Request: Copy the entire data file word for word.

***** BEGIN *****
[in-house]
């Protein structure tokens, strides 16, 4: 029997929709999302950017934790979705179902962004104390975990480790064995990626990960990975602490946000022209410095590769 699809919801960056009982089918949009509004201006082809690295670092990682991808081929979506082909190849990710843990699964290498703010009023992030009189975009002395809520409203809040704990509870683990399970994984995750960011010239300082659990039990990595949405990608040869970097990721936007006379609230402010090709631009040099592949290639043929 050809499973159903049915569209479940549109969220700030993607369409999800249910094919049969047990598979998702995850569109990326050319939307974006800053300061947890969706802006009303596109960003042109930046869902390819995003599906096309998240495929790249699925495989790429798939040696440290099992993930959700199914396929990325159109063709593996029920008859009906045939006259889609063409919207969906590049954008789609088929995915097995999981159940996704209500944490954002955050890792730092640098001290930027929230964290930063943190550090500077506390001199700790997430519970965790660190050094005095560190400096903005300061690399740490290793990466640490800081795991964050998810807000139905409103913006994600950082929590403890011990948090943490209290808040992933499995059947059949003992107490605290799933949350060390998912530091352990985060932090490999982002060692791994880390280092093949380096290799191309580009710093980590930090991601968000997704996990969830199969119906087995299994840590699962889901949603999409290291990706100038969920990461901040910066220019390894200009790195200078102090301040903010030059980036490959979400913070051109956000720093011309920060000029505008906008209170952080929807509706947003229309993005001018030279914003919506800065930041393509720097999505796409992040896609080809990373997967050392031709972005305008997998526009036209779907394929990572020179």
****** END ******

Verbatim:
[in-house]
């Protein structure tokens, strides 16, 4: 029997929709999302950017934790979705179902962004104390975990480790064995990626990960990975602490946000022209410095590769 699809919801960056009982089918949009509004201006082809690295670092990682991808081929979506082909190849990710843990699964290498703010009023992030009189975009002395809520409203809040704990509870683990399970994984995750960011010239300082659990039990990595949405990608040869970097990721936007006379609230402010090709631009040099592949290639043929 050809499973159903049915569209479940549109969220700030993607369409999800249910094919049969047990598979998702995850569109990326050319939307974006800053300061947890969706802006009303596109960003042109930046869902390819995003599906096309998240495929790249699925495989790429798939040696440290099992993930959700199914396929990325159109063709593996029920008859009906045939006259889609063409919207969906590049954008789609088929995915097995999981159940996704209500944490954002955050890792730092640098001290930027929230964290930063943190550090500077506390001199700790997430519970965790660190050094005095560190400096903005300061690399740490290793990466640490800081795991964050998810807000139905409103913006994600950082929590403890011990948090943490209290808040992933499995059947059949003992107490605290799933949350060390998912530091352990985060932090490999982002060692791994880390280092093949380096290799191309580009710093980590930090991601968000997704996990969830199969119906087995299994840590699962889901949603999409290291990706100038969920990461901040910066220019390894200009790195200078102090301040903010030059980036490959979400913070051109956000720093011309920060000029505008906008209170952080929807509706947003229309993005001018030279914003919506800065930041393509720097999505796409992040896609080809990373997967050392031709972005305008997998526009036209779907394929990572020179």